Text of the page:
Ultimately though, a wedding may be a poignant time in a woman’s life and the bouquet possibly symbolic of her fertility and sexuality.
Planning a wedding may be a time of stress and anxiety, excitement, hope and partnership. The actual day may pass by in a blur yet memories of one’s wedding day may be etched in one’s mind for the rest of one’s life.
One of the beautiful things about fresh flowers is their aliveness and yet this also means their deterioration. Most brides adore their wedding bouquet and holding onto the image is possible in different ways.
One way is to have a personalised, beautiful illustrative keepsake drawing or painting made. I offer a customised service in which the bridal bouquet is illustrated using, either coloured pencil, ink or watercolours. The best archival paper is used to ensure a long-lasting and quality image.
I have been sketching, drawing or painting images of flowers for several decades. Flowers have always appealed to me in their shape, colour, vibrancy and aliveness. I enjoy capturing what I observe and each time I sit down to draw or paint, find something new in what I see.
I like to make preparatory sketches to begin, either in pencil or charcoal pencil, seeing where there is light and dark in the flowers, where is the most intense hue or colour saturation, and really see what colours are within the petals, leaves and stems. I will look at the shape of the flowers, the space between the flowers and around them. This process often takes several hours spanning over several days. I can work from photographs or still life.
I offer my wedding flower clients a discount of 15% on a bridal bouquet illustration. These make beautiful wedding or anniversary gifts as well as capturing the significance of the bridal bouquet.
Saturday the 5th of March saw Mathilde Kubisiak, interior design expert & I team up to host the first of a series of styling & florally inspired workshops. Based in Wimbledon Park, SW London, we hosted an exhilarating afternoon with advice for styling a small area of your home, spring de-cluttering tips, a demo of how to make your own terrarium, with workshop participants then creating their own individual & unique creation.
I’ve been fascinated with terrariums for a while: a self contained ecosystem created in any clear glass container. Stylish, relatively low maintenance & bang on trend.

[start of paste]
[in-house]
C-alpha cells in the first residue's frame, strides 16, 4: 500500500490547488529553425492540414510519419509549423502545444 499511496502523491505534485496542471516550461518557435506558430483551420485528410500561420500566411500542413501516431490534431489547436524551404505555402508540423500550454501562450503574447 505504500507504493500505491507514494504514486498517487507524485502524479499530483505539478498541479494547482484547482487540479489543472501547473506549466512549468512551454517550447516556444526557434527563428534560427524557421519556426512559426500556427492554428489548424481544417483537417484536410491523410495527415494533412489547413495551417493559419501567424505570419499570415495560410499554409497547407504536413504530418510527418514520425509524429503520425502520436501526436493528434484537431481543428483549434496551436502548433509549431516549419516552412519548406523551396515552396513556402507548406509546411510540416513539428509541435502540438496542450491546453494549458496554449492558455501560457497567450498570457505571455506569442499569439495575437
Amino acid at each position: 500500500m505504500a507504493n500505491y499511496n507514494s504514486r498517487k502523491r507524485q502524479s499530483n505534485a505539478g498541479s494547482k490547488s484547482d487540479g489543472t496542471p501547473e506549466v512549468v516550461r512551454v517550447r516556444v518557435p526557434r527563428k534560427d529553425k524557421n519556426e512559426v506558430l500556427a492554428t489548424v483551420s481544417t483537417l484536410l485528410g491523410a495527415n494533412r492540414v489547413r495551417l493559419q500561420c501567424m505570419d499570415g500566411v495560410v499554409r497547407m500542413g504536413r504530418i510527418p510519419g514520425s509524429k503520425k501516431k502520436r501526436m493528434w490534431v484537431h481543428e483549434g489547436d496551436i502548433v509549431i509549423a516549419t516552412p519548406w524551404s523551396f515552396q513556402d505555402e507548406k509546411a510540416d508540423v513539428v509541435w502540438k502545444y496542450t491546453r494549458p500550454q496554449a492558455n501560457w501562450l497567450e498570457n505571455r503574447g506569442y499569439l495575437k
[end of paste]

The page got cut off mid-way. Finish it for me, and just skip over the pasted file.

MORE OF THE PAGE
Succulent terrarium – photo William Walsh
Echeveria succulents were used with layers of cacti/succulent soil, activated charcoal, pebbles/sand & to customise your terrarium – we provided a variety of decorative elements including sea shells, figurines, jewels, beads, sculptural elements as well as some fun items such as googly eyes!
Succulent terrarium with decorative elements
Succulents & cacti
Workshop participants – photo William Walsh
Table set up
VBF chalkboard sign – photo William Walsh
The atmosphere for our participants was relaxed, fun & creative.
“A big thank you for such a wonderful event on Saturday. I had the best time.”
Workshop Participants – photo William Walsh
Everyone left with their own designed terrarium, instructions on how to look after their new botanical creations, plus a fabulous goody bag of wonderful gifts supplied by: Romo, Nest, Really Well Made, Bon by Vanessa. Many thanks to all our suppliers & the talented William Walsh for the photography.
Workshop participants 5 March 2016 with finished terrariums – photo William Walsh
More creative workshops with MK Designs coming soon…
Mathilde of MK Design London’s vision was the following:
“This Grand Design Live Room set proposal embraces cool, soft colour choices mixed with subtle warm tones and follows a minimalistic “en plain air” theme, taking a cue from nature.
Choosing a pastel palette based on LA in the 80s, the idea is to use optimistic colour combinations of orange and pink sunsets, green palm trees, aqua pools, and pink flamingos.It’s a muted palette with shocks of Marsala’s Pantone rich tone of an earthy yet sophisticated brown/red.
Refreshing and fun this room sets the tone for a new way of living. Full of joy, yet emanating a soothing escape from the everyday hustle and bustle of modern life. The perfect place to disconnect.”
Keeping with the green, minimal & exotic feel, I used maidenhair fern, a range of succulents (echeveria), hart’s tongue fern and dumb cane for the terracotta pleated planters & dish, as well as in the cool grey planters. Providing a variety of textures, as well as range of colours from the plants provided a compliment to the design of the space. I also supplied two large rubber plants (ficus elastia) which are evergreen trees from India, and provided not only height in the space, but a touch of depth from their rich leaf colour. NB. this plant is particularly effective at removing formaldehyde from an environment.
Simplicity was key for the three porcelain vases: a single stem of leucadendron, protea and a cordyline black tie leaf.
Bringing plants into a space is an effective and easy way of bringing nature inside, as well as creating a serene and calm environment.
VBF creates flower, plant & pot et fleur arrangements for the home & work environment.